The recovery from the Great Recession disproportionately benefitted the wealthiest 1 percent of District residents, while the city’s poorest residents were left behind. Nearly two thirds of recent income growth in DC has been captured by the top 1 percent, who now take home $1 of every $5 earned in the District. At the same time, the average income of the poorest DC families has fallen in recent years. To ensure future growth is shared more equally, DC should enact policy initiatives such as increased affordable housing investments, paid family leave, and fair scheduling for workers.
A new paper from the Economic Policy Institute analyzes the most recent IRS data to examine how the 1 percent and 99 percent have fared from 1917 to 2013. Here are the key findings for the District:
- The top 1 percent captured 60 percent of overall income growth in the city during the 2009 to 2013 economic recovery.
- The District is substantially more unequal than the metropolitan area overall (See Figure).
- The top 1 percent now take home 19 percent of all the income in DC, meaning for every $5 of income earned in the District, about $1 goes to someone in the top 1 percent.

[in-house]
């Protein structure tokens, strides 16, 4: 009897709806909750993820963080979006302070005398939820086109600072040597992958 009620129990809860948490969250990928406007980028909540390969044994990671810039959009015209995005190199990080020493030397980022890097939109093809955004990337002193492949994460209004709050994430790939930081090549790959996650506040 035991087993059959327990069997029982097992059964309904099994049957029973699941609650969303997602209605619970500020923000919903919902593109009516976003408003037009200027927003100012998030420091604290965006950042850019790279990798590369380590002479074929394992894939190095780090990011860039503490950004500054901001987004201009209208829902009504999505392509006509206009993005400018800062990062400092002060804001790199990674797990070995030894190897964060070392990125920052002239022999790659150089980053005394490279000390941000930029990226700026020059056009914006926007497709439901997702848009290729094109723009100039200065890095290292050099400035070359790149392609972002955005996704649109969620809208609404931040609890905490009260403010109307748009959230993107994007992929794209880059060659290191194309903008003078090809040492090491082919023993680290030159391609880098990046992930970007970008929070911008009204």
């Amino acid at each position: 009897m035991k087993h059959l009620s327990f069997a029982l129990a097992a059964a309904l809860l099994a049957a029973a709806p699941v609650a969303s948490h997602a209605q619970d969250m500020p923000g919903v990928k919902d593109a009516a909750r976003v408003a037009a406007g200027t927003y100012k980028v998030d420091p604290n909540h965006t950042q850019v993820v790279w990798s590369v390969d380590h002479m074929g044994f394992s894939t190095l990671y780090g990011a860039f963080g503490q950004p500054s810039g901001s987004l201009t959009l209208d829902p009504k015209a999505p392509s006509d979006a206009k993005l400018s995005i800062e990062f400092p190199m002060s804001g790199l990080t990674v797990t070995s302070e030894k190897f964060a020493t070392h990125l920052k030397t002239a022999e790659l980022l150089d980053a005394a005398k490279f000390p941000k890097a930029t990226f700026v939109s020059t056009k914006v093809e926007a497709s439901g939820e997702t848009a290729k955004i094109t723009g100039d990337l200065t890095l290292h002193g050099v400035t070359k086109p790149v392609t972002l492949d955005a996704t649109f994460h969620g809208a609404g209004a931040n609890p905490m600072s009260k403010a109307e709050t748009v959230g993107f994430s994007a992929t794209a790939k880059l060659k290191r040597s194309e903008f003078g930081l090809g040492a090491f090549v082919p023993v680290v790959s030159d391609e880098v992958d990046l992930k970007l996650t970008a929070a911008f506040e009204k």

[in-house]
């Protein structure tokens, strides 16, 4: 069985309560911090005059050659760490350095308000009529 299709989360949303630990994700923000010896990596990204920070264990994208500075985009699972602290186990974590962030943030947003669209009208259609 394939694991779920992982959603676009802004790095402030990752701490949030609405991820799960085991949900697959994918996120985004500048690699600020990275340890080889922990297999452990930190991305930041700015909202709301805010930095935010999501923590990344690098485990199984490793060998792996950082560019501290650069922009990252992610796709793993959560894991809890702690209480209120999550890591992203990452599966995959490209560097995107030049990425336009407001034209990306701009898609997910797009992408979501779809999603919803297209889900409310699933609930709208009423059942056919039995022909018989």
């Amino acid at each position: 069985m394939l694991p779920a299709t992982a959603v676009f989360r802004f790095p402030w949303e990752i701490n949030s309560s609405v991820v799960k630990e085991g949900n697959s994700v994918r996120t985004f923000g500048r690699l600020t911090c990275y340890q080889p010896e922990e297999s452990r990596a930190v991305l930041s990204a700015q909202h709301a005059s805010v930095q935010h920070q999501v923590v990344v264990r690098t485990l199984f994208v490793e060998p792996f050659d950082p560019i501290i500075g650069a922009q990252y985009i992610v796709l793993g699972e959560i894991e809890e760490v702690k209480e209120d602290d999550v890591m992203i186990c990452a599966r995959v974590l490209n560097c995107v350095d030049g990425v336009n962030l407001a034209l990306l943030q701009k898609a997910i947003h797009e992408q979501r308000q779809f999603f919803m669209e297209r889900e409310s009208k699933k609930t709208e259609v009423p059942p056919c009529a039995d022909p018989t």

- The average income of the top 1 percent is over $1.5 million, while the average income of the other 99 percent is $63,000.
This research is in line with DCFPI’s research from earlier this year, which found that the poorest fifth of DC’s households have seen their incomes decline since the Great Recession, while DC’s high-income households are among the wealthiest in the nation.
The District should take steps to help boost the incomes and employment prospects of families that struggle the hardest to make ends meet, including passing legislation on paid family leave and fair scheduling, as well as increasing existing efforts to make more housing affordable.
 Between 2001 and 2007, the top 1 percent took home 30.1 percent of income growth — half the share captured in recent years.
 Figures in 2014 dollars.
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